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The convent is located on the Piazza San Marco, a bustling, lively place that is popular with the city's university students.
Initially, the convent was owned by the Vallumbrosan and Sylvestrine monks until it fell into the hands of the Dominicans in 1436. The following year, Cosimo de Medici asked Michelozzo rebuilt it, as at the time it was in very poor condition.
This beautiful convent is well worth a visit as its tranquillity contrasts perfectly with the bustle of the square outside.
The reason this convent is famous is because the interior houses an extensive series of frescoes made by one of the most important painters of the Quattrocento: Guido di Pietro, better known as Fra Angelico, who, in addition to being a painter, was one of the priors of the order and lived here for many years.
Of all the rooms, one of the most fascinating is the Ospizio dei Pellegrini, where food and shelter was provided to the pilgrims. Visitors here will find the altarpiece of the "Last Judgement", one of the most interesting and colourful painted by the artist, in which the righteous are grouped next to the Celestial City as the damned are gutted in hell. The other important piece in this room is the "Madonna dei Linaiuoli”, commissioned in 1443 by the linen weavers' union.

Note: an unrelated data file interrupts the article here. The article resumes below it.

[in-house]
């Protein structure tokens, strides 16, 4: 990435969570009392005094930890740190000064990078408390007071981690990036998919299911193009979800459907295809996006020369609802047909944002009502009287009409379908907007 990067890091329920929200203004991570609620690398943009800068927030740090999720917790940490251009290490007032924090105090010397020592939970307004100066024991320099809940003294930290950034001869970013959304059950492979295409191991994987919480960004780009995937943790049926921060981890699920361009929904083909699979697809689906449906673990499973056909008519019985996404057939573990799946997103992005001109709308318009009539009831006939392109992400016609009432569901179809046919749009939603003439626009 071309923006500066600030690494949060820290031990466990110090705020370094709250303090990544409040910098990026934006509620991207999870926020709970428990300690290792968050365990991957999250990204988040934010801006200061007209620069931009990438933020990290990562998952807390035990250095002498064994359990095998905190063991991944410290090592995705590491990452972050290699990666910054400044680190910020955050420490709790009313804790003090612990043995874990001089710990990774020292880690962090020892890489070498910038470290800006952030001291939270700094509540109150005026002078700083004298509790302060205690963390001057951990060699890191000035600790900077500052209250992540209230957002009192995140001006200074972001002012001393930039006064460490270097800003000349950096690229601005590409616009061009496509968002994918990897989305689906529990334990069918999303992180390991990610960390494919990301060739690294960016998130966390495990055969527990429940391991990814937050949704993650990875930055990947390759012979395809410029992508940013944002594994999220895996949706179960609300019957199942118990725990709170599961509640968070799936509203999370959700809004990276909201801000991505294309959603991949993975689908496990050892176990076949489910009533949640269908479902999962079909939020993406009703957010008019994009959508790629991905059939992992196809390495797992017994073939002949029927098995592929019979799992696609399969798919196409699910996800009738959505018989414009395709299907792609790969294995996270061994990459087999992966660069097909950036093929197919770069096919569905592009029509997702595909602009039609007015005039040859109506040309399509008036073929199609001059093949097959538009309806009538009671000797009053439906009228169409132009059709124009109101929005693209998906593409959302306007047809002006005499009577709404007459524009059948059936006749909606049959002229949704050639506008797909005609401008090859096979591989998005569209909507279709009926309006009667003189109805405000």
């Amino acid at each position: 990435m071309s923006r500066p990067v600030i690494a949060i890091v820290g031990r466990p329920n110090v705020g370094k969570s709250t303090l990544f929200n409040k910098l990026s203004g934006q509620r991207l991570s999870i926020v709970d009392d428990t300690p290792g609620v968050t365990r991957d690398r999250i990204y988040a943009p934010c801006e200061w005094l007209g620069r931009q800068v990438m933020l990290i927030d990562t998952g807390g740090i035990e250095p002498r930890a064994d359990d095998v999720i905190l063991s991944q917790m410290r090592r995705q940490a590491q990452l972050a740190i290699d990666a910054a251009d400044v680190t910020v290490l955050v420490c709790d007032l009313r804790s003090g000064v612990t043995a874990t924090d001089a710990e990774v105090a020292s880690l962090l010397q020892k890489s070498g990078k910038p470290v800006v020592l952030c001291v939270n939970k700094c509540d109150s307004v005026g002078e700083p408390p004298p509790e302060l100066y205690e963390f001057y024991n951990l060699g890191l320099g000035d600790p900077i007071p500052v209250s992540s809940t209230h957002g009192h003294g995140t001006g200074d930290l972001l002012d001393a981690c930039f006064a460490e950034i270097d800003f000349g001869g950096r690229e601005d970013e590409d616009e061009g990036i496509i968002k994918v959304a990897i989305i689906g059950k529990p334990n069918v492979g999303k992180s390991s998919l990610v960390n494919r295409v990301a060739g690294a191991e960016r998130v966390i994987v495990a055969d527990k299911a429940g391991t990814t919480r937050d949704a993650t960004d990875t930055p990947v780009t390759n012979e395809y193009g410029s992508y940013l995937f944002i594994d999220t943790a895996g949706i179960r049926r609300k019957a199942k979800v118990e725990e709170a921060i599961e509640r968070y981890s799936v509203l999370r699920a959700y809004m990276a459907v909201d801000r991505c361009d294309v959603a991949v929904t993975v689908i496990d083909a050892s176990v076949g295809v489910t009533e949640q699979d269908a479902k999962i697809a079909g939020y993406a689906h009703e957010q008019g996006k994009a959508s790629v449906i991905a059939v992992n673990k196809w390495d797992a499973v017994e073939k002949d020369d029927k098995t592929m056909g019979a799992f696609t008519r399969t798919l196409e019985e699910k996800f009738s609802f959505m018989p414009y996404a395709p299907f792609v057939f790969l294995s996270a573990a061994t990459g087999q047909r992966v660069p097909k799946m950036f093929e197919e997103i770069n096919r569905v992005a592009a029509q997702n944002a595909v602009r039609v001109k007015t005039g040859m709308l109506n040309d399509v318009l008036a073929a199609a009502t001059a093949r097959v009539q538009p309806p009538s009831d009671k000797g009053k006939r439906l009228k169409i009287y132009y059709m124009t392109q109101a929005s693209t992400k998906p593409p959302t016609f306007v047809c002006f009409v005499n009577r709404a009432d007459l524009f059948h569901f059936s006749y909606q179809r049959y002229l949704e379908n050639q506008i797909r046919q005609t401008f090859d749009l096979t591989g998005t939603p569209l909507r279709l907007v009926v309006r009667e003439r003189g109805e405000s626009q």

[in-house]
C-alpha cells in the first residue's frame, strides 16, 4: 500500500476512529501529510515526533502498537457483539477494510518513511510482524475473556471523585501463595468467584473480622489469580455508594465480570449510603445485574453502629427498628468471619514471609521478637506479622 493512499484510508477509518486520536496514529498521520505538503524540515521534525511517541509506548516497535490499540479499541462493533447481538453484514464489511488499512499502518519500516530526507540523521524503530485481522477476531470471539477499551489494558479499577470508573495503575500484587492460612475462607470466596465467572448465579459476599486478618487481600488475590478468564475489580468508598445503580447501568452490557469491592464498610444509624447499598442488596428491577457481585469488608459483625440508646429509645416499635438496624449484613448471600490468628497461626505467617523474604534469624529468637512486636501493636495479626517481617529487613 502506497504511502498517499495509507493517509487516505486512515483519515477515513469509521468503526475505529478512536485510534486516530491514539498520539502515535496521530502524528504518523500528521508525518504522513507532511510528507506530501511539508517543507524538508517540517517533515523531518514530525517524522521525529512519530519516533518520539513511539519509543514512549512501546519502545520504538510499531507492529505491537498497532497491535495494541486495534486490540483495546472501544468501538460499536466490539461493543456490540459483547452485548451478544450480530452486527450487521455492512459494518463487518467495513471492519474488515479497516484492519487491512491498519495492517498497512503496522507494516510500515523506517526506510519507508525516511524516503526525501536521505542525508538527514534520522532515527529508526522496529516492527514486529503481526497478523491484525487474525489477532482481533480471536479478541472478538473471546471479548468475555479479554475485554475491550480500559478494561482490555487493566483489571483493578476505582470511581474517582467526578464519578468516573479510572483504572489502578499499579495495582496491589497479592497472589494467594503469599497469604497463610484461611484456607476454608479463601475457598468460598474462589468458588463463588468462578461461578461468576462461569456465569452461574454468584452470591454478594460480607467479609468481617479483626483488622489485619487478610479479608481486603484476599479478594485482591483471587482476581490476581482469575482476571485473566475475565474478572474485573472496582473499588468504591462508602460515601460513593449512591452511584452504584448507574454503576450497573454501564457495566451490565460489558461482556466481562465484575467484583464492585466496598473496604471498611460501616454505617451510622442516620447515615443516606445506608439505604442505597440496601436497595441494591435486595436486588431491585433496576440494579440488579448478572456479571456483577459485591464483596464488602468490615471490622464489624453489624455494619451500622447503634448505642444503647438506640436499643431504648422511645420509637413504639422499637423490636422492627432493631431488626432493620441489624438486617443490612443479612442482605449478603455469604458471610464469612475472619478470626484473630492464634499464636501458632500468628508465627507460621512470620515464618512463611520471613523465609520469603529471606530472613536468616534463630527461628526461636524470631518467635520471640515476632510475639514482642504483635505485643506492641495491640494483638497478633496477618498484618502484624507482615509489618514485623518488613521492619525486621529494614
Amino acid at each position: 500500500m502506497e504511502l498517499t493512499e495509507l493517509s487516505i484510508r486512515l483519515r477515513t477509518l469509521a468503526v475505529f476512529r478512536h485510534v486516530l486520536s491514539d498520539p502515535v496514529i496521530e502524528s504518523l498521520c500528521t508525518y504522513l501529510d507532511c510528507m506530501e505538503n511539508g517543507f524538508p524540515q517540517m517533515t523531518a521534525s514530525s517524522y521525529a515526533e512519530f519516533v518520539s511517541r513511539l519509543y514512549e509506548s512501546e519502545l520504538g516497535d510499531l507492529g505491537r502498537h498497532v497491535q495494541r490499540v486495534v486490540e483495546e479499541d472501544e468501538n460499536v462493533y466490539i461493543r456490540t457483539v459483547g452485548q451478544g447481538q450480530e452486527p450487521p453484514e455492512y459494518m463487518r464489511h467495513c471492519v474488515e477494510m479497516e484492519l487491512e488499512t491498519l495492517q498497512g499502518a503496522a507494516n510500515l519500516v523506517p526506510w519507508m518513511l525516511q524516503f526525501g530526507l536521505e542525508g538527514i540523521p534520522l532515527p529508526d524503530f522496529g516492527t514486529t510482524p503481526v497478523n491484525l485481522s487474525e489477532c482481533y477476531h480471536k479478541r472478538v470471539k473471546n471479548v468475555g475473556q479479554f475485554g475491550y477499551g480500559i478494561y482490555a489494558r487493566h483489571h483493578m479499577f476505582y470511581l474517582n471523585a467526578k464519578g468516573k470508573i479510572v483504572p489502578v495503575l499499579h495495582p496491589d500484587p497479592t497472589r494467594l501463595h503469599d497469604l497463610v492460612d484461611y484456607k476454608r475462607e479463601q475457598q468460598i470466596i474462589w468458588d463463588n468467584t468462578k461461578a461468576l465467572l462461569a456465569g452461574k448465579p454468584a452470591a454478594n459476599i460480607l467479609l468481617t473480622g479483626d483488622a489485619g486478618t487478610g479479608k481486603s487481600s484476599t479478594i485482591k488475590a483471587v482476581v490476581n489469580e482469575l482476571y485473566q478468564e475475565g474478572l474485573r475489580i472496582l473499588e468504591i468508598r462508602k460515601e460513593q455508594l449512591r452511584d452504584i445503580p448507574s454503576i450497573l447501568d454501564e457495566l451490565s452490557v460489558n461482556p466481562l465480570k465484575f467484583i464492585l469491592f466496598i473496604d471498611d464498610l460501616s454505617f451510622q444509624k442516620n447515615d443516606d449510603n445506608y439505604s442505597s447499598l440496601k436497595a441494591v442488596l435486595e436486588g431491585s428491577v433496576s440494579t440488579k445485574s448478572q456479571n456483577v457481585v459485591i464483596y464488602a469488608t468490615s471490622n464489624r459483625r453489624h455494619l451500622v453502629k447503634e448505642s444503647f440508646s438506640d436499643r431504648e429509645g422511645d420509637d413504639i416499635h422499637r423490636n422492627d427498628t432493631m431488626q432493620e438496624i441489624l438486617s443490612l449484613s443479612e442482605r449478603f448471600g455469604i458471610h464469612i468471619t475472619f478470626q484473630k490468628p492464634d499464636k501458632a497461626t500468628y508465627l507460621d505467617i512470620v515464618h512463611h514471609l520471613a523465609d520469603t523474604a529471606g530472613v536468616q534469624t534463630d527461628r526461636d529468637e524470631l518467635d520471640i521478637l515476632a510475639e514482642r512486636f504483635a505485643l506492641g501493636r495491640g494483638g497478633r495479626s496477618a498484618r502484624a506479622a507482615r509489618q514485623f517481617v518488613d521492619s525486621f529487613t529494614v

Following this, visit the Sala Capitolare, where the splendid "The Crucifixion", is on display, a breath-taking depiction of the death of Christ in which His pale skin contrasts with the red colour of the sky. Legend has it that Vasari swore that Fra Angelico cried every time he worked on this piece.
Meanwhile, on the first floor you will find the bedroom, one of the focal points of this small museum, as here visitors can contemplate the magnificent "Annunciation" considered one of the most beautiful of all Renaissance paintings. Here the great mastery of perspective that the artist possessed can be fully appreciated.
The remainder of the first floor is occupied by 44 cells, all of them decorated with frescoes of religious scenes by Fra Angelico and his disciples as a means of aiding meditation. One of these now houses the sackcloth of Savonarola, one of the convent's famous priors.
Finally, on this floor you will also find the library designed in 1441 by Michelozzo on commission by Cosimo the Elder. It would later become Europe's first public library.
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